Much like my former colleague Jon Ledyard did last season tracking missed tackles per game, it returns this season under my watch, starting with the third preseason game against the New Orleans Saints last Friday.
Against New Orleans, the Pittsburgh Steelers missed 14 tackles as a team. Here’s how the breakdown looks from an individual standpoint:
Ryan Shazier: 3
William Gay: 2
Ross Cockrell: 2
LJ Fort: 2
Ricardo Mathews: 2
Vince Williams: 1
Donald Washington: 1
LT Walton: 1
Doran Grant: 1
The major concern starts at the top with Shazier, who is expected to make a major leap forward this season and fulfill his star potential at inside linebacker for the Steelers. However, the third-year linebacker out of Ohio State has really struggled to make tackles this preseason, largely due to poor technique, angles and the inability to wrap up strongly at times.
The other area of concern with that list is the fact that the two starting corners — William Gay and Ross Cockrell — are near the top due to missed tackles. That’s not good, especially when you consider what the team’s philosophy is with cornerbacks.
This should have been a quick stop for Cockrell, who is one-on-one with CJ Spiller in the open field, while having the benefit of the sideline next to you. Cockrell simply plays this poorly and goes in a bit soft hoping for an arm tackle.
A powerful stiff-arm from Spiller ends that tackle attempt quickly. Gay is in good position to clean this play up, but the veteran goes diving at ankles, allowing Spiller to pick up a few extra yards in the process.
Pittsburgh’s corners have to be much better once the season starts at making solid tackles.
On the very next New Orleans drive, Gay again comes up with a missed tackle on Spiller while attempting to go high with a lunging arm tackle.
For a guy who is known to be a smart, sound football player, this simply can’t happen in the flat on a throw that he knows is coming and closes in on quickly on the short dump-off.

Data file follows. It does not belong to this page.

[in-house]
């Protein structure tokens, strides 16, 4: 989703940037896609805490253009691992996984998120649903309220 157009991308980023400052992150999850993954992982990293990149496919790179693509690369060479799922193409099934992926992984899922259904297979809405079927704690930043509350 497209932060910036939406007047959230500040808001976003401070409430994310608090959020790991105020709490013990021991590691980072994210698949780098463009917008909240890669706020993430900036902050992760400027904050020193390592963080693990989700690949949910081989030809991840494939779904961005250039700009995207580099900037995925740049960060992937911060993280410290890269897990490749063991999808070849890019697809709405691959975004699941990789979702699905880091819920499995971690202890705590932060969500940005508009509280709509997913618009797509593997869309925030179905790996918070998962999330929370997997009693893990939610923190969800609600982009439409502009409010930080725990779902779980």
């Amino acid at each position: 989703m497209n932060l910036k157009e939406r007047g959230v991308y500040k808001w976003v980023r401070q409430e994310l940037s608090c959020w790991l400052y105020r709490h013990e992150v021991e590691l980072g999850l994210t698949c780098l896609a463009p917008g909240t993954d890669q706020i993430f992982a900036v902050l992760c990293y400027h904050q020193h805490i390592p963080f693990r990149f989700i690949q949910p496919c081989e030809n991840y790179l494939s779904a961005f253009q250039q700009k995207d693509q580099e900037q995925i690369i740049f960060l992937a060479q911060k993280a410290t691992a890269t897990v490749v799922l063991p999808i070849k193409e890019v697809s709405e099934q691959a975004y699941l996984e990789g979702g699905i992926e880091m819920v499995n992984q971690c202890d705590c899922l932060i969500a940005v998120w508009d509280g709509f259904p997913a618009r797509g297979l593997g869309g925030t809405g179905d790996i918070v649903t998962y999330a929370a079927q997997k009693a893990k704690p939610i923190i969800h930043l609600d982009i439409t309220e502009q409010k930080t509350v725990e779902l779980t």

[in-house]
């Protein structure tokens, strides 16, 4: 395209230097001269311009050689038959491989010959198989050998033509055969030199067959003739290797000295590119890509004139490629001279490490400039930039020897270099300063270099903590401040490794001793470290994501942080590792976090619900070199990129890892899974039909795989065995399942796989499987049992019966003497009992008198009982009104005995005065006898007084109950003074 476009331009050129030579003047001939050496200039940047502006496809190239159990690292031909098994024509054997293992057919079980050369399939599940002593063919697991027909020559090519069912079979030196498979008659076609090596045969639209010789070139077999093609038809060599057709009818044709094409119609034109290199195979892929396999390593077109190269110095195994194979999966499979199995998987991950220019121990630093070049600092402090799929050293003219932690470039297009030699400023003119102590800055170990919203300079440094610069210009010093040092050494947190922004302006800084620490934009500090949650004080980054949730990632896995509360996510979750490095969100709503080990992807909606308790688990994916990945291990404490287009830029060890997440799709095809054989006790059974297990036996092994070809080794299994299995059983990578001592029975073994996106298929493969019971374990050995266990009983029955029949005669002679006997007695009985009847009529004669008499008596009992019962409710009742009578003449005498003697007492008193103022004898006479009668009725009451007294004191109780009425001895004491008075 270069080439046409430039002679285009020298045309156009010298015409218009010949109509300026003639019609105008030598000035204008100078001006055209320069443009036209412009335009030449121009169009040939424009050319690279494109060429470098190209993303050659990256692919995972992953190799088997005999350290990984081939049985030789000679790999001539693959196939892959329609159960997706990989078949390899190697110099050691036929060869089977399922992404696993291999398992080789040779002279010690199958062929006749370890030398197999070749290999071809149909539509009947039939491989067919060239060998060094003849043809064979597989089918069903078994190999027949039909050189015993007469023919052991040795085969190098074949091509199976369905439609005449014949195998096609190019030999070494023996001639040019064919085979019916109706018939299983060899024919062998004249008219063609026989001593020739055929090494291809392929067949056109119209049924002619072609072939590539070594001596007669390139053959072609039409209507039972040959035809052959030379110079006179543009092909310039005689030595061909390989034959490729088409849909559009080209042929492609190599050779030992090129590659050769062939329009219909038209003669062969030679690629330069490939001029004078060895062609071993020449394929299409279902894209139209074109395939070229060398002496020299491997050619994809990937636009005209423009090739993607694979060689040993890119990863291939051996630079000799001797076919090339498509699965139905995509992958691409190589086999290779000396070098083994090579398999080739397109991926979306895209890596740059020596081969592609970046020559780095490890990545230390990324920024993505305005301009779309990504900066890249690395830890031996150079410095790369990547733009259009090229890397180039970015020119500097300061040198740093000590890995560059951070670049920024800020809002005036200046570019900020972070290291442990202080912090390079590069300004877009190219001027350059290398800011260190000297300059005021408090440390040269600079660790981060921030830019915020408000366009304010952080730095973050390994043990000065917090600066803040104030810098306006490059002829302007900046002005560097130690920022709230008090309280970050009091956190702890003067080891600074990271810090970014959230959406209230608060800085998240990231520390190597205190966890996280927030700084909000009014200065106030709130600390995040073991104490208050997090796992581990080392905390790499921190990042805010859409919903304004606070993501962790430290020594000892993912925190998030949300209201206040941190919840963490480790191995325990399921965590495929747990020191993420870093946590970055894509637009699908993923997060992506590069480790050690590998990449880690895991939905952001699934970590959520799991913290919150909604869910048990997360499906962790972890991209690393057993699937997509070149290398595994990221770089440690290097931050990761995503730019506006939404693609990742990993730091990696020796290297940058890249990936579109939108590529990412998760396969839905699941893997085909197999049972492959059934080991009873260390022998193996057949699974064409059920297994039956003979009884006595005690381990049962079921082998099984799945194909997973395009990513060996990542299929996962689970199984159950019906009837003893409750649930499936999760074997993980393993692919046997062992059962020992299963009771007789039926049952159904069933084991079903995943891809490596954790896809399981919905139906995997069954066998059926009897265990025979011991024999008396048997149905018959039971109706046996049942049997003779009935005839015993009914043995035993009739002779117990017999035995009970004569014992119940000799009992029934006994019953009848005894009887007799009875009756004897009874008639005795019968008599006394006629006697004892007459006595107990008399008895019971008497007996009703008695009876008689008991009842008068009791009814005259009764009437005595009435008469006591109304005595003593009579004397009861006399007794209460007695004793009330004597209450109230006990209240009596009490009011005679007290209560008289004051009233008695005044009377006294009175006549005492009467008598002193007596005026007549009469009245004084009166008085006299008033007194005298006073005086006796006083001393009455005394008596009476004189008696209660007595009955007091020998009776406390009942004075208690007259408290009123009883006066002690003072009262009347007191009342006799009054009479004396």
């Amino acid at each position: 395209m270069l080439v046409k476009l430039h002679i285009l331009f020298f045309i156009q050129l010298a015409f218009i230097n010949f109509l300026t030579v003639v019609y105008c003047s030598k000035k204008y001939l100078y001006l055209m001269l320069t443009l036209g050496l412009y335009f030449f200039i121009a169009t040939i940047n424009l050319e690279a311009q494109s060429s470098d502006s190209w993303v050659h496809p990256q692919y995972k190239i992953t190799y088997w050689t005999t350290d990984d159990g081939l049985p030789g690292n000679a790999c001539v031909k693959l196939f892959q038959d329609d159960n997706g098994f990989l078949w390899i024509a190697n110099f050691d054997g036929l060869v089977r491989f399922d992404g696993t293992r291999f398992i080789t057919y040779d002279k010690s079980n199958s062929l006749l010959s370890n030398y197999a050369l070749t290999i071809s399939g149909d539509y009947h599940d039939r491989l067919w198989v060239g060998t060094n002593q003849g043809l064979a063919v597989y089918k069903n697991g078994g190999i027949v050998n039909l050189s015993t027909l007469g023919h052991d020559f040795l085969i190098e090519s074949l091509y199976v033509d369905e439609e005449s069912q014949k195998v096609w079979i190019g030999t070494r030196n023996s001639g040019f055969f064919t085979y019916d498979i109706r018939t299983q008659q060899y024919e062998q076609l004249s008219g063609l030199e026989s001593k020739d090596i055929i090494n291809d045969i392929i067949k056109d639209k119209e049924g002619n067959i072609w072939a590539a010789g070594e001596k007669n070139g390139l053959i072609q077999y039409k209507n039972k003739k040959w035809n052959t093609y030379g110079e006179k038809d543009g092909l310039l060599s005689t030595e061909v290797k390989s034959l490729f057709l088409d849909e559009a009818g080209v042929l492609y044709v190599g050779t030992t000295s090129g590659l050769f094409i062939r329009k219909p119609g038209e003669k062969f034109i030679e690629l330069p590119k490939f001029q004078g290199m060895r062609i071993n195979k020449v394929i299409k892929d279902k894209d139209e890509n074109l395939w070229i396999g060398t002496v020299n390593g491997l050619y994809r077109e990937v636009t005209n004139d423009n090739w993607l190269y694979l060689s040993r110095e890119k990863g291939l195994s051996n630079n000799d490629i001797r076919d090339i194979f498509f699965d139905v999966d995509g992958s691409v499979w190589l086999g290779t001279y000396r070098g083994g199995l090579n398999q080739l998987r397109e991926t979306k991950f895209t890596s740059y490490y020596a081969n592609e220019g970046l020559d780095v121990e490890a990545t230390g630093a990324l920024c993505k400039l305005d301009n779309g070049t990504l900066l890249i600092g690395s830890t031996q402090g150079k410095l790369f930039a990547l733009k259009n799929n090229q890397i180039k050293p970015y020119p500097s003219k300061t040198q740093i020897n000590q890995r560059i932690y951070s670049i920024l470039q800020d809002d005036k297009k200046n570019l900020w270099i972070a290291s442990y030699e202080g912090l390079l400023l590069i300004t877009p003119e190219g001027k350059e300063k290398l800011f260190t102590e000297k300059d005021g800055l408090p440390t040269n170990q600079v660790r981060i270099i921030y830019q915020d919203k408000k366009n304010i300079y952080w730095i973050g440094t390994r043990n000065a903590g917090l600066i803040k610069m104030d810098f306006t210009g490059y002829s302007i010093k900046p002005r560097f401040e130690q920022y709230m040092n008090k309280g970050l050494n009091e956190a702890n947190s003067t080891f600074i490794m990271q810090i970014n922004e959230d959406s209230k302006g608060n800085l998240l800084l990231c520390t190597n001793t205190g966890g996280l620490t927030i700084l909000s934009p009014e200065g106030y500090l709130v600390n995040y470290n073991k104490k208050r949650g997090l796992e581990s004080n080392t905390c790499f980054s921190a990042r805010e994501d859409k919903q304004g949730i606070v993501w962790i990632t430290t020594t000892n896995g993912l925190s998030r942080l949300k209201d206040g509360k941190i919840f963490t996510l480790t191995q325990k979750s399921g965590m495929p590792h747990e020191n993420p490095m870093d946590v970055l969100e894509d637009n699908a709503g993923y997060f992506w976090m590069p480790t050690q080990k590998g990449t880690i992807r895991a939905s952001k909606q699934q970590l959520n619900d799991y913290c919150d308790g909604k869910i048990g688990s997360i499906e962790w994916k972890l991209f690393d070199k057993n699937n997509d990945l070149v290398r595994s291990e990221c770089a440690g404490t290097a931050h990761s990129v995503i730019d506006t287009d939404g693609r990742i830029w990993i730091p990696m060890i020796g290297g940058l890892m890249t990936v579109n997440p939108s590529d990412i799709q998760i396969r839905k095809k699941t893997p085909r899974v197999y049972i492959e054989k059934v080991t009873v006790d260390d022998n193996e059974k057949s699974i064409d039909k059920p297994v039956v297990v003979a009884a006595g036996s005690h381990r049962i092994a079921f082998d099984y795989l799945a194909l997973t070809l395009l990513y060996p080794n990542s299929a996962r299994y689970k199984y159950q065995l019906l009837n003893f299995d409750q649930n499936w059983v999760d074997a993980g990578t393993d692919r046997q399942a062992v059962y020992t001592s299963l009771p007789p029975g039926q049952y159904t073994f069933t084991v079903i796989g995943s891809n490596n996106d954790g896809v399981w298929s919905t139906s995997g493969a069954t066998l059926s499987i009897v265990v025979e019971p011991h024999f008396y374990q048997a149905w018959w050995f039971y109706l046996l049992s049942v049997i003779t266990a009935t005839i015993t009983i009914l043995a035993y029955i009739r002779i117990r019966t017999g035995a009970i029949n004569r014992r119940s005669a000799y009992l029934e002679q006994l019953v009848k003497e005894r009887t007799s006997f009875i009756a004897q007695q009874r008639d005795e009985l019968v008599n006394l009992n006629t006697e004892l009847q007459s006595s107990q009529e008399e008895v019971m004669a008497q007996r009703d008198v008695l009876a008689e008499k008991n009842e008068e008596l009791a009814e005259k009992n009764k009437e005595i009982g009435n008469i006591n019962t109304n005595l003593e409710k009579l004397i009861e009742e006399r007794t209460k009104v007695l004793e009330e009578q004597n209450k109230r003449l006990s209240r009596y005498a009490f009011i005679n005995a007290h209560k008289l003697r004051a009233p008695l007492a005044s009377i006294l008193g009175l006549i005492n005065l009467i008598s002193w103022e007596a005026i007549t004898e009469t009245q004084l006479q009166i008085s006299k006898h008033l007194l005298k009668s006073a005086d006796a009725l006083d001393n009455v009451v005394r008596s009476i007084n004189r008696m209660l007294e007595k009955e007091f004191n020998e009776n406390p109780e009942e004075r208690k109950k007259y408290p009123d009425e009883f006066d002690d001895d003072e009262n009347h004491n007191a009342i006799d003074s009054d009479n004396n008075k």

Fortunately for Gay, Spiller didn’t do much with the missed tackle.
Throughout the game the Saints threw to their running backs quite a ton out of the backfield, which is a staple in Sean Payton’s offense. Knowing that, Pittsburgh had a tough time slowing down that passing game out of the backfield due to a handful of missed tackles like this one from Shazier.
Like Gay’s missed tackle earlier, Shazier sees this screen coming and flies downhill to try and make the stop. But in typical Shazier fashion he comes in too fast and out of control, forcing him to dive a Travaris Cadet’s legs, in which he doesn’t come close.
With the missed tackle, Cadet is able to pick up a large chunk of yards and move the chains against the Steelers.
It doesn’t get better from there for Shazier as on the very next play — a run by Mark Ingram — Shazier knifes into the backfield untouched yet comes in — wait for it — out of control and out of position, forcing a lunging attempt at an arm tackle that Ingram shakes off easily.
It’s great that Shazier is able to get into the backfield so quickly and reek havoc, but he needs to be able to make the play once he gets there.
One final GIF for you readers to get frustrated with, I promise.
This should have been an easy sack for Cockrell coming in with a free lane to Luke McCown, no?
If there’s one thing that needs to be taken away from this game, it’s that Steelers defenders need to do a much, much better job of breaking down at the tackle point instead of just flying in hoping to get a piece of the ball carrier for the stop.
I get that McCown made a subtle little movement in the pocket to give himself some extra space, but that should be a sack for Cockrell. It was a perfectly-called blitz by Keith Butler and the defense just couldn’t follow through with the execution.